It’s a pleasure to be here today to celebrate the recent achievements in youth social action with so many of you.
Since I took over this job last year I’ve had the honour of speaking at a number of prestigious venues. Now I can add this place to that list. The Royal Overseas League. It sounds a bit like an international polo competition.
Now, normally in competitions we focus on the winners. [Political content removed]. But sometimes in life there are occasions for everyone to be the victor. And that’s how I see it for all those involved with youth social action.
Our young people being the change they want to see in the world. Our next generation developing the skills and gaining the experience they need to fulfil their potential. Our communities benefitting from great projects that enrich their local areas.
Social action brings out the best in our young people. And I’m here today to thank you for your role in making it happen. To the providers who’ve worked with us to deliver innovative programmes. To the supporters who’ve match-funded or are helping to sustain these initiatives.But most of all to the participants, who’ve taken up these opportunities.
I’m delighted to see some of you here – even on a school day. But there’s a good reason for missing school. We’re here to celebrate the tremendous work and effort that have gone into making these programmes such a success. It’s a credit to you all.
Government support and evidence
Today we’ve got representatives from across 3 of our funds:
- Youth Social Action Fund
- Journey Fund
- Vulnerable Young People Fund
That’s an investment of £13.5 million we’ve made in youth social action since 2013. With another £10 million committed to uniformed youth groups carrying out social action over the next year.
I say ‘investment’. Because that’s exactly what it is. Investment means getting a return in the future. And, as we’ll hear in more detail shortly from the Behavioural Insights Team, youth social action certainly produces that.
The results of our 3 randomised control trials are hugely encouraging and provide a solid, quantitative evidence base for the sector to take heart from.
They show those taking part in our programmes score higher on a range of measures – the kind of characteristics employers look for. The 6 qualities – problem solving, grit and resilience, empathy, community, co-operation and educational attitude – were chosen because of their links to hard outcomes – employability being a key one.
Consistently, social action increased young people’s empathy and community involvement. And we also see significant increases for many participants in grit and resilience, co-operation and problem solving. In addition, the findings show participants were more willing to donate their time again in future than those who didn’t take part – imperative if we are to entrench social action as the norm.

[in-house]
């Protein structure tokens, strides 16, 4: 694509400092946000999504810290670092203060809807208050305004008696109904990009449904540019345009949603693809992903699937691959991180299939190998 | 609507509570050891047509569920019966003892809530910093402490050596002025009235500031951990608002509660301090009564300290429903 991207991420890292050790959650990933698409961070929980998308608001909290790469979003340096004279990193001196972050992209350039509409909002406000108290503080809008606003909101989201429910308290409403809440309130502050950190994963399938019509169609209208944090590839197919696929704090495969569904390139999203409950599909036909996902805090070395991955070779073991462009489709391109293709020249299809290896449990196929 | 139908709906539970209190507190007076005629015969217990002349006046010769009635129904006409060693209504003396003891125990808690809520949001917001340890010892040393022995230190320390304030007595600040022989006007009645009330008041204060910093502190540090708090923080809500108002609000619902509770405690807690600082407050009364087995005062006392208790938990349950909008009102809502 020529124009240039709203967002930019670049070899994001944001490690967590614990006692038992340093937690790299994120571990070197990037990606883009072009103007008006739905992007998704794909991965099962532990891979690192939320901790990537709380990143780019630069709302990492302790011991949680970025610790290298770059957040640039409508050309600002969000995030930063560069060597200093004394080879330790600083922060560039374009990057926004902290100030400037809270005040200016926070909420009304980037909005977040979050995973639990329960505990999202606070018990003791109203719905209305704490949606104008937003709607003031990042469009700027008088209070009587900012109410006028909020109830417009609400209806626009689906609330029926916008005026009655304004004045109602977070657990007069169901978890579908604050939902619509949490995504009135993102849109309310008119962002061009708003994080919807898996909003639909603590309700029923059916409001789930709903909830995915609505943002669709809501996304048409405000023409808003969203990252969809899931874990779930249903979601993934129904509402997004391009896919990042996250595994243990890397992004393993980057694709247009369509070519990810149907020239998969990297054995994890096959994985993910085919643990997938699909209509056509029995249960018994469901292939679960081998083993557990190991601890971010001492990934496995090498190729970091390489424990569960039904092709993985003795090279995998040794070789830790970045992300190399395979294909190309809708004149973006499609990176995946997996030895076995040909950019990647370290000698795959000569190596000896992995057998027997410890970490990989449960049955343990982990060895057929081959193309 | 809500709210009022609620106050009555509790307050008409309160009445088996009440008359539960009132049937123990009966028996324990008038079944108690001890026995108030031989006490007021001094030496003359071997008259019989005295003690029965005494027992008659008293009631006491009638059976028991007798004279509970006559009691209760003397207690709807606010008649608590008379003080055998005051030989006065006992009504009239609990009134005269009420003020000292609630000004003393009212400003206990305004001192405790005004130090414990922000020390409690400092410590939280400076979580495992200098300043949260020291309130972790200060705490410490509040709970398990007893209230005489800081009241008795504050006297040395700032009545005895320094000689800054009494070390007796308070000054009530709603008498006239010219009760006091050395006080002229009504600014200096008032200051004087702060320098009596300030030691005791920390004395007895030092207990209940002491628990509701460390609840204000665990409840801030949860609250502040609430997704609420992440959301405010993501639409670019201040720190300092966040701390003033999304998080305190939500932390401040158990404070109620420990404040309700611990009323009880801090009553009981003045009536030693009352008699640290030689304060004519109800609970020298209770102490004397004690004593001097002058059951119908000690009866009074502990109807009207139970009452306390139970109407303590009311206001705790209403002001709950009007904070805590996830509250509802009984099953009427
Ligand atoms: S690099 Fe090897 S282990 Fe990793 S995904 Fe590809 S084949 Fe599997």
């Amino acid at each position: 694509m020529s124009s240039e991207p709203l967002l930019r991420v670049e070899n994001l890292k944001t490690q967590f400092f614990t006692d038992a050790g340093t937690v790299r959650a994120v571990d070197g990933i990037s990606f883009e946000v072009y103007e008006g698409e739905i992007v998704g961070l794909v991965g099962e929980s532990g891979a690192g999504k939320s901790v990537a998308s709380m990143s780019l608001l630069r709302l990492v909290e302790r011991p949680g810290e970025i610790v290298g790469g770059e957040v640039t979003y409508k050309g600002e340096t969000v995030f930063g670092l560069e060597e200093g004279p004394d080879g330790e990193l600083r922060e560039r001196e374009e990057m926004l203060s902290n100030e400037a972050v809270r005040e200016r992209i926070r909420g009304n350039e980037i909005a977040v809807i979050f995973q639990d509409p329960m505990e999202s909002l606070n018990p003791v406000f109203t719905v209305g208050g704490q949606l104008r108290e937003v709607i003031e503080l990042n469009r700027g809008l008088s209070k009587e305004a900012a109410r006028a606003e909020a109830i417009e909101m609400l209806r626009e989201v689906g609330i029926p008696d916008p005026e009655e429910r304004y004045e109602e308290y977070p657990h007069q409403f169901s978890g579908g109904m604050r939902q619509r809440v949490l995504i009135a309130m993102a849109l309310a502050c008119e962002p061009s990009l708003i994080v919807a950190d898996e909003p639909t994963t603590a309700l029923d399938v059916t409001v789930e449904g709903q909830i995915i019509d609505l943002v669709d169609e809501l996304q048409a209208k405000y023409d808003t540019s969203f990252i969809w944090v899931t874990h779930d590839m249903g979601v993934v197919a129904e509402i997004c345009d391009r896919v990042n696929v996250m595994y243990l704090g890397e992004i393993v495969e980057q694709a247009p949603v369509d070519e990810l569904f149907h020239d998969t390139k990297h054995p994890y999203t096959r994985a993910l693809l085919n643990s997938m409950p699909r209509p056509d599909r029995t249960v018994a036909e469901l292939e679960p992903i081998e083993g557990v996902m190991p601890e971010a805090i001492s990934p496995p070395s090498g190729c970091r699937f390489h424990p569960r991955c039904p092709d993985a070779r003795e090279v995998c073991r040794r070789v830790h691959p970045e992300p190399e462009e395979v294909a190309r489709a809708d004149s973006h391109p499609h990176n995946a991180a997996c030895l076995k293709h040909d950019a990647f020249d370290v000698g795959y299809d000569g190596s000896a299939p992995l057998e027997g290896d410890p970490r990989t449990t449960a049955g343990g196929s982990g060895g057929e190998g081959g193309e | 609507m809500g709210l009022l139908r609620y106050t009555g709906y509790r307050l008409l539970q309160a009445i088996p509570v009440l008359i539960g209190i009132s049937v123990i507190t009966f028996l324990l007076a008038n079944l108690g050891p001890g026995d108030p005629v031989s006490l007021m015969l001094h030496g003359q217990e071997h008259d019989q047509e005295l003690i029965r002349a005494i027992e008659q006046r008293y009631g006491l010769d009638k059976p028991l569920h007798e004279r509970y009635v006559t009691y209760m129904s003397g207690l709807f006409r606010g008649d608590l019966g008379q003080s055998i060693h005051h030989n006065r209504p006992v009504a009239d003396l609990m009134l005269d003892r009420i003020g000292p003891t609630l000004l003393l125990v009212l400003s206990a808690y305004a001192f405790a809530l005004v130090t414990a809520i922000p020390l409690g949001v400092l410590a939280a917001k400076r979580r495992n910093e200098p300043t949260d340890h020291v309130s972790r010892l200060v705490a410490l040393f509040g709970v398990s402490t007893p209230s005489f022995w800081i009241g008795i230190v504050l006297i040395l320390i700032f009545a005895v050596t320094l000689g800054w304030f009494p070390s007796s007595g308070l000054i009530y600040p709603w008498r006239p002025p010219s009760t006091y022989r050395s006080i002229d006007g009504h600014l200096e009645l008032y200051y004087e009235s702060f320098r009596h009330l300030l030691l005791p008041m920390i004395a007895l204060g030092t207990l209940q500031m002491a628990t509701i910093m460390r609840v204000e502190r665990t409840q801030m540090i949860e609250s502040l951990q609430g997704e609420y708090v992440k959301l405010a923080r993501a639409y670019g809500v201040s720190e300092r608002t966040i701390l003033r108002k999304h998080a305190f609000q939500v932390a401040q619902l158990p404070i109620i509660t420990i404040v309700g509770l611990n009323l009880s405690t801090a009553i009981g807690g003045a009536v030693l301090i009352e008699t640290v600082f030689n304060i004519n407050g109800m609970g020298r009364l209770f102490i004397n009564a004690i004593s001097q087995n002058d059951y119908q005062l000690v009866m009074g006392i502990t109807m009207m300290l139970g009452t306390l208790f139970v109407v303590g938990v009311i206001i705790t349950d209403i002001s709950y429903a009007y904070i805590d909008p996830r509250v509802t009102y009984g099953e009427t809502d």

I know many of you are still delivering. And that some of the evaluations are still to come. But you can feel fortified that the evidence is showing what we always believed it would. That social action makes a difference to those engaged in it.
And having been to see some of the projects represented in this room for myself, I’ve got to experience their value first-hand. Whether it’s Southern Brooks in Bristol, Citizenship Foundation in Birmingham or Voluntary Action Within Kent in…well…Kent, the story is the same. Enthusiastic young people getting involved and making a difference. Identifying the issues they want to address in their communities. And finding a way to do it.
From campaigning against domestic abuse to cultivating community gardens, and everything in between, these young people have covered a huge breadth of social action.
Before Christmas I went to the Cornwallis Academy in Kent and heard all about the tea-dance the students had organised for the residents of a local retirement home. It was a vivid illustration of the power of social action to bring together different generations of the community and I want to pay tribute to everyone involved.
I only wish I could have visited more of you in the few short months I’ve had. But my officials have kept me informed about the fantastic things taking place across the country.
Like the ‘Community Apprentice’ project in Birmingham, run by Envision. Before I entered Parliament I ran my own businesses, so I know what it’s like to take an idea and make it a reality. But pitching to the West Midlands’ equivalent of Lord Sugar? I’m not sure I could do it.
Or Media Trust’s ‘Youth Media’ programme, encouraging young people to be social action reporters and storytellers. I know a number of the participants went on to take part in Sky News’ #AskTheLeaders live TV event at the start of February.
Most politicians secretly dream of being Prime Minister. But after seeing the forensic interrogation David Cameron faced that afternoon, I’m sure many will be having second thoughts!
Yet it’s impossible not to be invigorated by witnessing the next generation leading the way on the issues of the day. In November, I had the great honour of speaking at the Youth Parliament. The Palace of Westminster opened up like at no other time in the year.